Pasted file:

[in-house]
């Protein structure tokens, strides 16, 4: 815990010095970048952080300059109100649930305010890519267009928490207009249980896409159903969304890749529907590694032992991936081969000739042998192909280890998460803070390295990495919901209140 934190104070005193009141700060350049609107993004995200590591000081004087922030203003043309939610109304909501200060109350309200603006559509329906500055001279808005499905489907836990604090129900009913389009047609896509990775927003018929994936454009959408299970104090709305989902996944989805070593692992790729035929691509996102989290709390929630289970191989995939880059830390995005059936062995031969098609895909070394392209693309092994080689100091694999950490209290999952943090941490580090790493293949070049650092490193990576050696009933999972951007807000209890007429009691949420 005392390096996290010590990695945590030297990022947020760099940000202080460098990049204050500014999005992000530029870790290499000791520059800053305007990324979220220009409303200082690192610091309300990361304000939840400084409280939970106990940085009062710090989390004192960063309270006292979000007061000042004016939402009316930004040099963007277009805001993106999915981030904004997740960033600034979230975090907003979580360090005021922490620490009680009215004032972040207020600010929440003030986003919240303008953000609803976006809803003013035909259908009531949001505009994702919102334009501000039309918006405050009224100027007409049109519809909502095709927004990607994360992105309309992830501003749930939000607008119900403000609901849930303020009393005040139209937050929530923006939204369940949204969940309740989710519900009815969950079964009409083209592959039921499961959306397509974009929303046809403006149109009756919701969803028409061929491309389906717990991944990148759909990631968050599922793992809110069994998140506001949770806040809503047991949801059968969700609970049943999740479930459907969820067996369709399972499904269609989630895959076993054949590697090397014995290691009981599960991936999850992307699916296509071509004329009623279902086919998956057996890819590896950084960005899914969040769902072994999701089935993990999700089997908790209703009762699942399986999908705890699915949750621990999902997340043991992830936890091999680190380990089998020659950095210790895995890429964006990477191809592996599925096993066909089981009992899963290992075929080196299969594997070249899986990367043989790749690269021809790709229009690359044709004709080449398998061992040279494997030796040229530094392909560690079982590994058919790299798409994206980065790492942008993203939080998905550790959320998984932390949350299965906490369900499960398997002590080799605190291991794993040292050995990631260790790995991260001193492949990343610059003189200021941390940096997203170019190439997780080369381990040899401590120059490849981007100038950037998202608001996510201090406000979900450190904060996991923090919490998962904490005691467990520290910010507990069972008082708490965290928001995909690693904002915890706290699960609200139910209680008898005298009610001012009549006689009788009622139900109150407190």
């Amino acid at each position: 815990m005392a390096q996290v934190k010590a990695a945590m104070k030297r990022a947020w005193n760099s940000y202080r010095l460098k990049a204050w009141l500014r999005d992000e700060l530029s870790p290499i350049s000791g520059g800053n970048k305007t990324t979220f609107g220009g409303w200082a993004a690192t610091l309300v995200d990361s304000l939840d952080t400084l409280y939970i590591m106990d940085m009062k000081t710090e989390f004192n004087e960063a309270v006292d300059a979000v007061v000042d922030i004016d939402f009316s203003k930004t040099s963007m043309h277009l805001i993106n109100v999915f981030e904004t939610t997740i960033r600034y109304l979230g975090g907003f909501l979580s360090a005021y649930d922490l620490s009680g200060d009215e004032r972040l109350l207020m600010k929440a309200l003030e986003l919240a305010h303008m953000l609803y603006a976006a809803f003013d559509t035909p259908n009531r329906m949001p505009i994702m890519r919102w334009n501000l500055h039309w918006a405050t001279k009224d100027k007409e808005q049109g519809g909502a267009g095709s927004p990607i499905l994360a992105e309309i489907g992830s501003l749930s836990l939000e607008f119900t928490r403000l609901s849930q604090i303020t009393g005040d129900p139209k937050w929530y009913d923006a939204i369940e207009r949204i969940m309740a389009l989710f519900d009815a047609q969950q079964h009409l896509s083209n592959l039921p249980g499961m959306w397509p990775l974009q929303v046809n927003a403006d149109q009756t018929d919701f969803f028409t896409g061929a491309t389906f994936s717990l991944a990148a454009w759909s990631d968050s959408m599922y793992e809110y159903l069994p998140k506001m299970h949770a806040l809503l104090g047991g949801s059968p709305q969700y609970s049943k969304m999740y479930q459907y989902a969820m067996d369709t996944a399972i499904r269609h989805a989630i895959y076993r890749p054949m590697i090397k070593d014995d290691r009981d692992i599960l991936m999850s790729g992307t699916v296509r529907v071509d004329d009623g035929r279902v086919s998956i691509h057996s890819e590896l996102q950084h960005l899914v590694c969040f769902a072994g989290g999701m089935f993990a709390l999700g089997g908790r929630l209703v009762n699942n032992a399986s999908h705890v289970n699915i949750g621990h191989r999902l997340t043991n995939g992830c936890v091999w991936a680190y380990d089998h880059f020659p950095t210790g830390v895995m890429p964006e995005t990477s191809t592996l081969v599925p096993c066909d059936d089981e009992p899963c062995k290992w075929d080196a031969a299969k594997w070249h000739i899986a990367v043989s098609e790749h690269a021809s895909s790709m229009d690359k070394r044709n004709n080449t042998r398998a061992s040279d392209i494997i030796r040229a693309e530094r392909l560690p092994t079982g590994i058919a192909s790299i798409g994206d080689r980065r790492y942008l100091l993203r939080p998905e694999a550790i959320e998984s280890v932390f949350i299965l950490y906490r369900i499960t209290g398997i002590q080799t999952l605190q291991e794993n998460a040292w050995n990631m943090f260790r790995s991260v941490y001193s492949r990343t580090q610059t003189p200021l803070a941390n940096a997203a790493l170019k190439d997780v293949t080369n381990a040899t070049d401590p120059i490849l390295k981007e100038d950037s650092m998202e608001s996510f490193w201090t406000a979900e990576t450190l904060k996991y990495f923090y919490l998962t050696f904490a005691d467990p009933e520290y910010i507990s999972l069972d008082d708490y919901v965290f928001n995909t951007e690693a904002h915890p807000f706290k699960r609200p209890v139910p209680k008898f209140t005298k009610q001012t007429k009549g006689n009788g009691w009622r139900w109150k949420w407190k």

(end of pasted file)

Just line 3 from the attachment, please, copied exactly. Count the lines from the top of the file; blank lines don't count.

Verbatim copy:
């Amino acid at each position: 815990m005392a390096q996290v934190k010590a990695a945590m104070k030297r990022a947020w005193n760099s940000y202080r010095l460098k990049a204050w009141l500014r999005d992000e700060l530029s870790p290499i350049s000791g520059g800053n970048k305007t990324t979220f609107g220009g409303w200082a993004a690192t610091l309300v995200d990361s304000l939840d952080t400084l409280y939970i590591m106990d940085m009062k000081t710090e989390f004192n004087e960063a309270v006292d300059a979000v007061v000042d922030i004016d939402f009316s203003k930004t040099s963007m043309h277009l805001i993106n109100v999915f981030e904004t939610t997740i960033r600034y109304l979230g975090g907003f909501l979580s360090a005021y649930d922490l620490s009680g200060d009215e004032r972040l109350l207020m600010k929440a309200l003030e986003l919240a305010h303008m953000l609803y603006a976006a809803f003013d559509t035909p259908n009531r329906m949001p505009i994702m890519r919102w334009n501000l500055h039309w918006a405050t001279k009224d100027k007409e808005q049109g519809g909502a267009g095709s927004p990607i499905l994360a992105e309309i489907g992830s501003l749930s836990l939000e607008f119900t928490r403000l609901s849930q604090i303020t009393g005040d129900p139209k937050w929530y009913d923006a939204i369940e207009r949204i969940m309740a389009l989710f519900d009815a047609q969950q079964h009409l896509s083209n592959l039921p249980g499961m959306w397509p990775l974009q929303v046809n927003a403006d149109q009756t018929d919701f969803f028409t896409g061929a491309t389906f994936s717990l991944a990148a454009w759909s990631d968050s959408m599922y793992e809110y159903l069994p998140k506001m299970h949770a806040l809503l104090g047991g949801s059968p709305q969700y609970s049943k969304m999740y479930q459907y989902a969820m067996d369709t996944a399972i499904r269609h989805a989630i895959y076993r890749p054949m590697i090397k070593d014995d290691r009981d692992i599960l991936m999850s790729g992307t699916v296509r529907v071509d004329d009623g035929r279902v086919s998956i691509h057996s890819e590896l996102q950084h960005l899914v590694c969040f769902a072994g989290g999701m089935f993990a709390l999700g089997g908790r929630l209703v009762n699942n032992a399986s999908h705890v289970n699915i949750g621990h191989r999902l997340t043991n995939g992830c936890v091999w991936a680190y380990d089998h880059f020659p950095t210790g830390v895995m890429p964006e995005t990477s191809t592996l081969v599925p096993c066909d059936d089981e009992p899963c062995k290992w075929d080196a031969a299969k594997w070249h000739i899986a990367v043989s098609e790749h690269a021809s895909s790709m229009d690359k070394r044709n004709n080449t042998r398998a061992s040279d392209i494997i030796r040229a693309e530094r392909l560690p092994t079982g590994i058919a192909s790299i798409g994206d080689r980065r790492y942008l100091l993203r939080p998905e694999a550790i959320e998984s280890v932390f949350i299965l950490y906490r369900i499960t209290g398997i002590q080799t999952l605190q291991e794993n998460a040292w050995n990631m943090f260790r790995s991260v941490y001193s492949r990343t580090q610059t003189p200021l803070a941390n940096a997203a790493l170019k190439d997780v293949t080369n381990a040899t070049d401590p120059i490849l390295k981007e100038d950037s650092m998202e608001s996510f490193w201090t406000a979900e990576t450190l904060k996991y990495f923090y919490l998962t050696f904490a005691d467990p009933e520290y910010i507990s999972l069972d008082d708490y919901v965290f928001n995909t951007e690693a904002h915890p807000f706290k699960r609200p209890v139910p209680k008898f209140t005298k009610q001012t007429k009549g006689n009788g009691w009622r139900w109150k949420w407190k």